• Reduced heat island effects by using a lighter coloured paver than black bitumen.

The permeable paving option was priced at the following:

  1. Excavating and removing the existing seal and base  $55/m2
  2. Placement of a geofabric layer on the subgrade (without compaction!)  $7.25/m2
  3. Placing 100m of 20mm screenings (without compaction!)  $24.50/m2
  4. Placing fine aggregate chippings in lieu of sand as a bedding layer  $9.80/m2
  5. Supply and install 80mm thick interlocking pavers (without compaction!)  $65/m2

By constructing the permeable pavement no irrigation of drainage was required and the project could be constructed for a total cost of $161,550.

By considering the cost of the two projects (ignoring the benefits of the permeable paving to the trees and constructability) the conventional road reconstruction approach would appear to be better value (just), and a safer bet (it’s what we’ve always done, right?).

However the requirement of Council’s to implement Asset Management Plans in recent years has helped to give them a better understanding of the whole of life costs of projects based on the useful lives of the materials used and the ongoing maintenance.

In this instance when delving further, on purely capital reconstruction costs alone the costing started to look a little different over 80 years:

‘Conventional’ Bitumen and Rubble Option

Pavement Life 80 years
Seal Life 20 years ($15,000)
Irrigation valves and components 20 years ($20,000)

On this basis using the present value costs it could be reasonably expected that the bitumen seal and irrigation would need to be completely reconstructed in 20 years, 40 years and 60 years.

Adding this to the initial upfront capital cost, the project now looks like:

$155,000 + $20,000 (irrigation) + $15,000 (seal) (20 years)
+ $20,000 (irrigation) + $15,000 (seal) (40 years)
+ $20,000 (irrigation) + $15,000 (seal) (60 years)
Total Cost = $260,000
Permeable Paved Option
Pavement Life Paver Life Pickup/relay/clean 80 years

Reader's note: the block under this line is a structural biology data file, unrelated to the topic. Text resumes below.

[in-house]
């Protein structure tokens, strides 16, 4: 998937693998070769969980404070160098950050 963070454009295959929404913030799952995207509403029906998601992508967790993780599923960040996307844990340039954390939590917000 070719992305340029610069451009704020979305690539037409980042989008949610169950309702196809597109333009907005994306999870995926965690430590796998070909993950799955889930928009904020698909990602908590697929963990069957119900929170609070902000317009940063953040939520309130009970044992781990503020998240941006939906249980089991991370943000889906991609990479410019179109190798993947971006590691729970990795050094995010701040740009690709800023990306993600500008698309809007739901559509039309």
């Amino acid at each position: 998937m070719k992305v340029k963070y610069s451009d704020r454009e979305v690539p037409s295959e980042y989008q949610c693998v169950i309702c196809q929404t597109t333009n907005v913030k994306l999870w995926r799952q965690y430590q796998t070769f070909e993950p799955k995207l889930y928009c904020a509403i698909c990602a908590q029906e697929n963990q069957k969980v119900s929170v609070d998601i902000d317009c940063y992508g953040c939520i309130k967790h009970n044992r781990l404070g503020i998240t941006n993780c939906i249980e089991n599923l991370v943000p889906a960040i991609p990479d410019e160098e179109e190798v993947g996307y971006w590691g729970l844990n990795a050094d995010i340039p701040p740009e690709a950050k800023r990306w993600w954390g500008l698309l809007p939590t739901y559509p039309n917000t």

80 years

20 years

 

 

($15,000)

On this basis using the present cost the project now looks like:

$161,500 + $15,000

+ $15,000

+ $15,000

Total Cost = $206,500

Note the estimate for pickup and relay to remove sediments is a general estimate, but given the wide expanse of the paving and with regular maintenance this may not be required.

Note as it is fairly subjective as the Council does not have accurate costings for its maintenance activities and frequency I have not included the maintenance costs of the two in terms of cleaning of pavers, or fixing of potholes and crack sealing of the bitumen surface.

Typically the last years of a bitumen seal will involve frequent patching and pothole repair, and/or bitumen rejuvenation all that comes at a cost, which in this case I have assumed the cost of any paver cleaning would be equivalent.

Suddenly what were two options for the reconstruction that were similar now swing to nearly 20% cheaper over the cost of the 80 years, towards using permeable paving. This doesn’t include the possible disproportionate increase in the cost of bitumen based products over the 80 years either.

Over the last nine years a comparison of the Australian Bureau of Statistics between the indices for road and bridge construction in Australia versus supply and place of asphalt shows that the cost to supply and place asphalt has increased at 1.2 times the rate of rubble.

For example, if both rubble and bitumen had cost $1 back in 2006, they would now cost:

Rubble and road materials/concrete              $1.42

Supply and place of bitumen                        $1.53

Over time if this trend was to continue the disparity between a paved surface and a bitumen surface will only start to increase further.

The financial costings don’t take into account the benefits to the surrounding trees and the improved functionality of the side road for the markets that now even in heavier rainfall doesn’t hold any water on the surface and keeps the stalls dry.

Conclusion

Permeable paving provides an alternative to a conventional road reconstruction that can provide a significant benefit to the surrounding trees in terms of increased aeration and water to roots, as well as benefits to amenity in terms of less water on the road surface, reduced heat island effects and lower whole of life costs.

Leave a Comment